Setting expectations before they start. Yeah, 

Kristin: sometimes I will do that if there’s like, if it, it doesn’t always work out that way in the real world is the problem. But yeah, when I can, I try to say, okay, what’s your [00:13:00] strategy for when it’s time to turn it off? How are you gonna? Basically regulate your emotions, you know, and she talks about taking deep breaths or 

Dr. K: whatever.

Yeah, and I, so I think just sort of letting them know, like, what is the role of technology in the day? Because I think the broader problem that a lot of parents run into is kind of like what y’all are running into, which is that there isn’t a clear replacement once it ends. And if we look at sort of the dopamine release of technology, it does all the work for you, right?

You don’t have to start playing anything. You just like literally click a button and then you’re engaged. Whereas what kids have to do, especially at the age of eight, is they have to kind of ramp up towards a particular activity. You know, that creative play doesn’t engage you the way that technology does.

Right. So I think really sort of thinking about when are we gonna stop and what is the process of stopping like? What’s the point of, of watching and playing? Like I know that you want to do it. Um, and I think really raising that awareness like matters a lot. So even with my six year old and eight year old, we’ll talk about, Okay, we’re gonna [00:14:00] watch for an hour.

How long do y’all want to watch? Half an hour or one hour? And then they’ll say, let’s watch for an hour. And then I’ll go in at the half hour mark and I’ll say, we said an hour, y’all still having fun? Do you want to watch another 30 minutes? And then even at the end of the hour, I’ll ask, okay, do you guys want to extend?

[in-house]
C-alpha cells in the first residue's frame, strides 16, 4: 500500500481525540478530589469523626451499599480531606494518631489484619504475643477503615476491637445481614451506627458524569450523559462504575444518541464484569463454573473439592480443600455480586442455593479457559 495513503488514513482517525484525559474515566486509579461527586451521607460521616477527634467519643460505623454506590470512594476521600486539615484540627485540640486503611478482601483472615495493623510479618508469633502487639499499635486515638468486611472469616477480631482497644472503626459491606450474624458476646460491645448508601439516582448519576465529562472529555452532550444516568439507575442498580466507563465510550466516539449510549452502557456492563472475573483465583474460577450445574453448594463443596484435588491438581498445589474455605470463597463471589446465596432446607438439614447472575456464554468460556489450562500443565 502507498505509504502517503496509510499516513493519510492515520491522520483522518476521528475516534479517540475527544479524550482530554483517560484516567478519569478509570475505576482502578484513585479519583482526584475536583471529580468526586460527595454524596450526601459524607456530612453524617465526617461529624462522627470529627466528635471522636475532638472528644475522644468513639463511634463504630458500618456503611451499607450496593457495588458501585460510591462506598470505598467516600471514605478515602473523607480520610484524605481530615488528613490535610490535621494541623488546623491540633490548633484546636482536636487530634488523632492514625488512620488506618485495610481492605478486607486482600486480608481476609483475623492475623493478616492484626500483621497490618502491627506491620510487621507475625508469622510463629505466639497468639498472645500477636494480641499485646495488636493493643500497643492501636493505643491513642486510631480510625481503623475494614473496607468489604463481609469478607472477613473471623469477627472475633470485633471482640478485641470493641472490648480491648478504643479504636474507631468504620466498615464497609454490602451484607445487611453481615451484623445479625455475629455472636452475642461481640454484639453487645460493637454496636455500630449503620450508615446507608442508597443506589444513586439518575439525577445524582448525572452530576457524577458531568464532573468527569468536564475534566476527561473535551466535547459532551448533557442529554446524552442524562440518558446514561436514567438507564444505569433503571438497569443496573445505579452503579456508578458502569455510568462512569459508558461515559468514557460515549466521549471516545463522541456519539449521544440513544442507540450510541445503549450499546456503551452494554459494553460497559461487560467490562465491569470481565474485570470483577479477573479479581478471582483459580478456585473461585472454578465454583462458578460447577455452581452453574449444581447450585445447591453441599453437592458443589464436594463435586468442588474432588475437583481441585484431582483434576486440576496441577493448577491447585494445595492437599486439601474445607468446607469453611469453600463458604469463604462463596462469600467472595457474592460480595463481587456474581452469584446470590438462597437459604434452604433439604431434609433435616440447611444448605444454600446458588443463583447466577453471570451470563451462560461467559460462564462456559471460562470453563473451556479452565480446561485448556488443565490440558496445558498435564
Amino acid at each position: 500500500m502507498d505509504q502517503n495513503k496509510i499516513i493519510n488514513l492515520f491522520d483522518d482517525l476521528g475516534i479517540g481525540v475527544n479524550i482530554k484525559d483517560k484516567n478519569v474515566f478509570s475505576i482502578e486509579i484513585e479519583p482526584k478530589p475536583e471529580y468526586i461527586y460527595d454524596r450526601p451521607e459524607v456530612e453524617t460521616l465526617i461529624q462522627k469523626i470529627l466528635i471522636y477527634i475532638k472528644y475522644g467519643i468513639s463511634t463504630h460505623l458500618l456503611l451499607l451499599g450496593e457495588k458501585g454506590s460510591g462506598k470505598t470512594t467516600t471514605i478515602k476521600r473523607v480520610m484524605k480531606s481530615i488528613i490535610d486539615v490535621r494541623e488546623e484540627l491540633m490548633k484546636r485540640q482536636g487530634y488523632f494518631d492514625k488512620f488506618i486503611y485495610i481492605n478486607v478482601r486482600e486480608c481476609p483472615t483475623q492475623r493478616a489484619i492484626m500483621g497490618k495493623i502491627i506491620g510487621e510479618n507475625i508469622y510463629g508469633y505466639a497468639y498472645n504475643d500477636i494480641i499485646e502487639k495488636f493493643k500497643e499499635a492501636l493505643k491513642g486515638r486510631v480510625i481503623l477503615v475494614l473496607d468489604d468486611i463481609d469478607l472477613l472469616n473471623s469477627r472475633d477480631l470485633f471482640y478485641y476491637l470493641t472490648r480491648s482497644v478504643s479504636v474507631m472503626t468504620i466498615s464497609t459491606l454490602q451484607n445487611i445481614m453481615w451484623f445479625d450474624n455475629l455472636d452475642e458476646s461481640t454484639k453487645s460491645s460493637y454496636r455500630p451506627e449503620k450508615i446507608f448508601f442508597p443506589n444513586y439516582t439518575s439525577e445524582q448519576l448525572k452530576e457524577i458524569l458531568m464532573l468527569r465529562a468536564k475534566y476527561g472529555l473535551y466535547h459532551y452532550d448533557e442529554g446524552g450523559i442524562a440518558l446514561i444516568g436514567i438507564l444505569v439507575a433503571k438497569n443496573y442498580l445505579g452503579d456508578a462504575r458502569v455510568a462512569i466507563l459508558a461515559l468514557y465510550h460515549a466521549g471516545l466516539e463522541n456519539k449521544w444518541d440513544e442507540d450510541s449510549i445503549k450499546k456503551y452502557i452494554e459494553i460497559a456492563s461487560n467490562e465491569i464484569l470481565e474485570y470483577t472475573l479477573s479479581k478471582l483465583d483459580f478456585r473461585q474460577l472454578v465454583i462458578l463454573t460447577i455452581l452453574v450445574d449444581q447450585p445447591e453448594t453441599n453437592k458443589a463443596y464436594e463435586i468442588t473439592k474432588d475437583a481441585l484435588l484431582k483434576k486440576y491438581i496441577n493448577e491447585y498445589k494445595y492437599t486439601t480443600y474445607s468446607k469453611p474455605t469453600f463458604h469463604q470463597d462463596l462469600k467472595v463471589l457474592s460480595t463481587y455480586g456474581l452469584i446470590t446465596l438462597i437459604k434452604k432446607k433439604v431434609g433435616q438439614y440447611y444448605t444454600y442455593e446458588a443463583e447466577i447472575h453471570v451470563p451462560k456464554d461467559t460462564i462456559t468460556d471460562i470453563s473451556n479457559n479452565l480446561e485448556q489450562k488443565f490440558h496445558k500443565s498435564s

Like, you want to watch more? And how much fun are you going to have over this next half hour? And even they’re able to understand, and there will be some days where I’ll say, okay, like we’re turning it off and we’re going to go to the playground. I’m going to ask you an hour from now, whether that was the right choice.

Are y’all glad that we stopped? So I think it’s like a lot more about the before and after, which a lot of parents, we weren’t taught this stuff, right? Cause our parents, my parents never had a thought in the morning about what my experience was going to be like an hour and a half and two and a half hours.

There was no like randomized controlled trial in terms of happiness and contentment and how we feel emotionally throughout our day. But that’s really what parents have to do. We have to set up our own RCTs and have the child be a part of it and look at and analyze the results. [00:15:00] Yeah, 

Will: that is interesting.

I never thought of, like, having our kid talk about their own fulfillment in their activity. Like, is this enjoyable to you? Like, I just kind of assume it is, but maybe it’s not. 

Kristin: Well, I think even adults experience it, right? When you’re scrolling on your phone and at some point you’re like, ugh, why am I, I’ve just wasted an hour just scrolling.

I’m not even, this doesn’t even feel good anymore. Like, why am I doing this? But kids might need a little more help,